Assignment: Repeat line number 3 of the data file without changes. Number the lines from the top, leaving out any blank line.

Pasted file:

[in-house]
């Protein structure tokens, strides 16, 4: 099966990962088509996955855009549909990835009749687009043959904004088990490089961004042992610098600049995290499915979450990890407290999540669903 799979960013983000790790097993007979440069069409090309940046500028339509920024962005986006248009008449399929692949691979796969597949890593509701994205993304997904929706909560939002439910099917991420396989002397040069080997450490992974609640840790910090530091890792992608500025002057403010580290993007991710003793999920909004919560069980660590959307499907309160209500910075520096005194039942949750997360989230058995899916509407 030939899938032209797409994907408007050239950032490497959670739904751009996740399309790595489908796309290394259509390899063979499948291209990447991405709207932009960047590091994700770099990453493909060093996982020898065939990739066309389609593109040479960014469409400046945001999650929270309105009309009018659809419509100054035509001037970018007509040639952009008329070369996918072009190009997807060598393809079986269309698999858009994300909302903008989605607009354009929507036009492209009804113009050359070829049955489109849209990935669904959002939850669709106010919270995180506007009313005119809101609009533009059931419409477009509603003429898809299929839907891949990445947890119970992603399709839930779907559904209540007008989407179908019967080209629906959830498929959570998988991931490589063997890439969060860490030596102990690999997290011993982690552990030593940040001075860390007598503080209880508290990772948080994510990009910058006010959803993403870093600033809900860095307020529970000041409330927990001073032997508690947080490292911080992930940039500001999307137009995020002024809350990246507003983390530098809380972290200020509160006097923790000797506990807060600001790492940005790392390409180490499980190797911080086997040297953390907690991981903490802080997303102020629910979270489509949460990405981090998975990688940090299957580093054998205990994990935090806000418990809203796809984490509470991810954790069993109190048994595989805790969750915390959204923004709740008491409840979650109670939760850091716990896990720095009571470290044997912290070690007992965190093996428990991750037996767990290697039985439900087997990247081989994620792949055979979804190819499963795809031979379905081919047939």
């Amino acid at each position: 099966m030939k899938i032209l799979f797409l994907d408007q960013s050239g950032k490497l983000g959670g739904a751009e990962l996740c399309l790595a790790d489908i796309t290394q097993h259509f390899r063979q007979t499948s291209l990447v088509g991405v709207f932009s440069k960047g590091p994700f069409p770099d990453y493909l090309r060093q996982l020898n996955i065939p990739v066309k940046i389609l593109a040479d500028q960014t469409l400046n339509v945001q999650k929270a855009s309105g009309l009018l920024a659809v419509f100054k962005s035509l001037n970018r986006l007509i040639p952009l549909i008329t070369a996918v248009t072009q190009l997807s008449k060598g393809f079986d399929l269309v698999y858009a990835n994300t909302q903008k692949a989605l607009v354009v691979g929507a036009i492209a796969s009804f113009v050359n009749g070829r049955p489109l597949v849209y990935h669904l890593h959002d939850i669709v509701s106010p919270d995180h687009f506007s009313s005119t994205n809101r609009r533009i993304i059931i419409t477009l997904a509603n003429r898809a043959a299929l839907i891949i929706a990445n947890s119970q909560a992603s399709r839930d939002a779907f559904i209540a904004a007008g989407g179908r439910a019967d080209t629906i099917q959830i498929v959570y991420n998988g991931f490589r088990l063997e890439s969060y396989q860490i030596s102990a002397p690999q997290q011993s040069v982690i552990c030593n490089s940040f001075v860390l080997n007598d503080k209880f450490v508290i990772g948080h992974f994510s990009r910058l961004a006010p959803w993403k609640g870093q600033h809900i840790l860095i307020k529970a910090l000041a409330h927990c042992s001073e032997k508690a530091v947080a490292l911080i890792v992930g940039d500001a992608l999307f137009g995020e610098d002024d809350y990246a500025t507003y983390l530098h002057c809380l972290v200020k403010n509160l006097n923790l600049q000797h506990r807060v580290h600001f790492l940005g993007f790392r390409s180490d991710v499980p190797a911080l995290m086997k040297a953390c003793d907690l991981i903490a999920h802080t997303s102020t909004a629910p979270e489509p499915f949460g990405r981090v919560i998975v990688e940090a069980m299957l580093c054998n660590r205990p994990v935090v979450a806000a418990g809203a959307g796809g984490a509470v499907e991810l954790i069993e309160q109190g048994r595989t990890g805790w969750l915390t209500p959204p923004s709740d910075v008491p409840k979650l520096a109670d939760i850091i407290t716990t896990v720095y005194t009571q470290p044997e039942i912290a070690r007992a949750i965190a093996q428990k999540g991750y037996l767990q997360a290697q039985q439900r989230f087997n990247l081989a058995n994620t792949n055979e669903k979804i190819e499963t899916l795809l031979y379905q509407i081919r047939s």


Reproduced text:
């Amino acid at each position: 099966m030939k899938i032209l799979f797409l994907d408007q960013s050239g950032k490497l983000g959670g739904a751009e990962l996740c399309l790595a790790d489908i796309t290394q097993h259509f390899r063979q007979t499948s291209l990447v088509g991405v709207f932009s440069k960047g590091p994700f069409p770099d990453y493909l090309r060093q996982l020898n996955i065939p990739v066309k940046i389609l593109a040479d500028q960014t469409l400046n339509v945001q999650k929270a855009s309105g009309l009018l920024a659809v419509f100054k962005s035509l001037n970018r986006l007509i040639p952009l549909i008329t070369a996918v248009t072009q190009l997807s008449k060598g393809f079986d399929l269309v698999y858009a990835n994300t909302q903008k692949a989605l607009v354009v691979g929507a036009i492209a796969s009804f113009v050359n009749g070829r049955p489109l597949v849209y990935h669904l890593h959002d939850i669709v509701s106010p919270d995180h687009f506007s009313s005119t994205n809101r609009r533009i993304i059931i419409t477009l997904a509603n003429r898809a043959a299929l839907i891949i929706a990445n947890s119970q909560a992603s399709r839930d939002a779907f559904i209540a904004a007008g989407g179908r439910a019967d080209t629906i099917q959830i498929v959570y991420n998988g991931f490589r088990l063997e890439s969060y396989q860490i030596s102990a002397p690999q997290q011993s040069v982690i552990c030593n490089s940040f001075v860390l080997n007598d503080k209880f450490v508290i990772g948080h992974f994510s990009r910058l961004a006010p959803w993403k609640g870093q600033h809900i840790l860095i307020k529970a910090l000041a409330h927990c042992s001073e032997k508690a530091v947080a490292l911080i890792v992930g940039d500001a992608l999307f137009g995020e610098d002024d809350y990246a500025t507003y983390l530098h002057c809380l972290v200020k403010n509160l006097n923790l600049q000797h506990r807060v580290h600001f790492l940005g993007f790392r390409s180490d991710v499980p190797a911080l995290m086997k040297a953390c003793d907690l991981i903490a999920h802080t997303s102020t909004a629910p979270e489509p499915f949460g990405r981090v919560i998975v990688e940090a069980m299957l580093c054998n660590r205990p994990v935090v979450a806000a418990g809203a959307g796809g984490a509470v499907e991810l954790i069993e309160q109190g048994r595989t990890g805790w969750l915390t209500p959204p923004s709740d910075v008491p409840k979650l520096a109670d939760i850091i407290t716990t896990v720095y005194t009571q470290p044997e039942i912290a070690r007992a949750i965190a093996q428990k999540g991750y037996l767990q997360a290697q039985q439900r989230f087997n990247l081989a058995n994620t792949n055979e669903k979804i190819e499963t899916l795809l031979y379905q509407i081919r047939s």